Finding my birthparents – part 2

In 1975, my mother was diagnosed with ovarian cancer. My father told us that she couldn’t possibly live more than six months. The possibility that we would lose her was just simply out of the question. But it soon became apparent that this was going to happen no matter what we said or felt. She fought very hard, but she lost her battle a week before my 17th birthday

There wasn’t even standing room at my mother’s funeral. Everyone loved my mother. I was truly blessed by having this woman in my life. I will remember that each and every day of my life.

Here I was away at college. My father fell into a deep depression over the loss of my mother. My sister was only 13 and was left to pretty much fend for herself. She fell to the way of rebellion and misconduct and my father couldn’t take it. He was helpless and she was helpless. There was only one thing to do. I came home. Not that I could really help. I was only 17. Just a child myself. I was home for a few months, and I don’t know how much I actually helped but I thought to myself “I’m going to drown here. There is far too much sadness here and I won’t survive it”. I stayed long enough to see that my sister could get on track, and then I left.

Little by little we all got back to the business of life, as we all must. But with my mother now gone, I started to wonder about my birth mother. I didn’t even want to, but all these thoughts of her kept coming no matter what. I wanted to feel motherly love again. I kept thinking about her and I couldn’t stop it. I didn’t want to betray my mother that raised me, but she was gone and there was nothing I could do about it. Each and every day that went by I wondered more and more about her. Finally, I decided to ask my father about her. He told me that he didn’t know anything about her. He only knew that she was young and couldn’t take care of me, hence my adoption. That was it.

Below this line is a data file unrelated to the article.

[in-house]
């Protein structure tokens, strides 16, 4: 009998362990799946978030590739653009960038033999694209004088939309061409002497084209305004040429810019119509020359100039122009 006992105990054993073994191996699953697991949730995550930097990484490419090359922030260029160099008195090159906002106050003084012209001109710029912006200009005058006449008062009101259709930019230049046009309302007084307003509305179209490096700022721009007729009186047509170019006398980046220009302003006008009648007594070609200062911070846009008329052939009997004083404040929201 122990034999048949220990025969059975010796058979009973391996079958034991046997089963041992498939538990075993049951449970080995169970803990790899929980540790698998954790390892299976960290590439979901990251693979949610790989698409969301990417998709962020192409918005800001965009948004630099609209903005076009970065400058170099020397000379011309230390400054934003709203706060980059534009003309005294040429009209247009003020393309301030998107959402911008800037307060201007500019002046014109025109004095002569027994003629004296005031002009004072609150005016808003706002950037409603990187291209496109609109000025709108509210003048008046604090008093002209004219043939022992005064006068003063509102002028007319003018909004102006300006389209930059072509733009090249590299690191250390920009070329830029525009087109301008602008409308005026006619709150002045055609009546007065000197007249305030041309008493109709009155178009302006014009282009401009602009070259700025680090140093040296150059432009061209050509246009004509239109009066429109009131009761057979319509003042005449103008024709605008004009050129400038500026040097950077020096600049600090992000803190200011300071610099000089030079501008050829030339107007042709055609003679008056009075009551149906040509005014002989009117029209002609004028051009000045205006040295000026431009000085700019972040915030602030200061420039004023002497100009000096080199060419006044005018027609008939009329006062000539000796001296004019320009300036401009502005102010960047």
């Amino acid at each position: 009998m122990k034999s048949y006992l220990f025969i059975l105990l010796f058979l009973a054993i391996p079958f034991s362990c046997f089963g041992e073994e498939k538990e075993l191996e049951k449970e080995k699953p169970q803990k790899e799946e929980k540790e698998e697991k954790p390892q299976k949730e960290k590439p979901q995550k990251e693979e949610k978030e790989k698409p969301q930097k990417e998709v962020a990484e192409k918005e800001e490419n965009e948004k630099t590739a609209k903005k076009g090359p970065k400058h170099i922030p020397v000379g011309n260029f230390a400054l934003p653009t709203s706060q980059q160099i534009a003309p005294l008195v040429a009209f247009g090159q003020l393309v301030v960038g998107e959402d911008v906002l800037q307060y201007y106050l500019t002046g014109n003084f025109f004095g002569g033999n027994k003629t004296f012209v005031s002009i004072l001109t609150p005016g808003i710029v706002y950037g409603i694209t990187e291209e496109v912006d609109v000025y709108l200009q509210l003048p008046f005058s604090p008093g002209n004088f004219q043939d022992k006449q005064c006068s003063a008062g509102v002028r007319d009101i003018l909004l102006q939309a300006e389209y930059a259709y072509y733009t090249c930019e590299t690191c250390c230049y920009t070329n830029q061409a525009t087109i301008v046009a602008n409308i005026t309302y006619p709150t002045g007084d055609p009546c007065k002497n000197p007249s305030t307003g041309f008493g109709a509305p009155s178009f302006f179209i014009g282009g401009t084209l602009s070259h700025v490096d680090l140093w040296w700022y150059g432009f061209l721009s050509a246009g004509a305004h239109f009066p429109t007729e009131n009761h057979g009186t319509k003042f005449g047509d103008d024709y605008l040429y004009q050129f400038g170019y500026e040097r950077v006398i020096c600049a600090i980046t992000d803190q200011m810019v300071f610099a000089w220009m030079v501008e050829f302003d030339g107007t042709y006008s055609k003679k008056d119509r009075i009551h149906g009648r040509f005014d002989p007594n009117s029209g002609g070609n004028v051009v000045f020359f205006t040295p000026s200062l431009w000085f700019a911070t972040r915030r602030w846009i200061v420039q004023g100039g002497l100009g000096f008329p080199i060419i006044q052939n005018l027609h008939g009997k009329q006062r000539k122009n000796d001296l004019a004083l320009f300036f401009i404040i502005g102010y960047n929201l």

Eventually, I came to accept this. That was it. There was nothing else I could do. I had looked into opening my adoption records and I was told flat out “They are sealed and there is nothing you can do to ever open them.” New York State has about the strictest laws on adoption that there are. They are iron-clad. And that was way back when in the late 70s or early 80s.

In the early 80s, the computer age came into being for the average person. I didn’t have a computer, but I knew a few that did. My first search on the computer was into adoption. There were a few sites that were dedicated to finding a birth parent or an adoptee. I delved into those, but that came up with nothing. I once again made contact with the state. Now, there was a registry that you could sign on to, but it could only help you if your parent was trying to make contact with you as well. Down hearted, I signed up anyway. It was a long shot, but I had to try. Unfortunately, she wasn’t looking for me.

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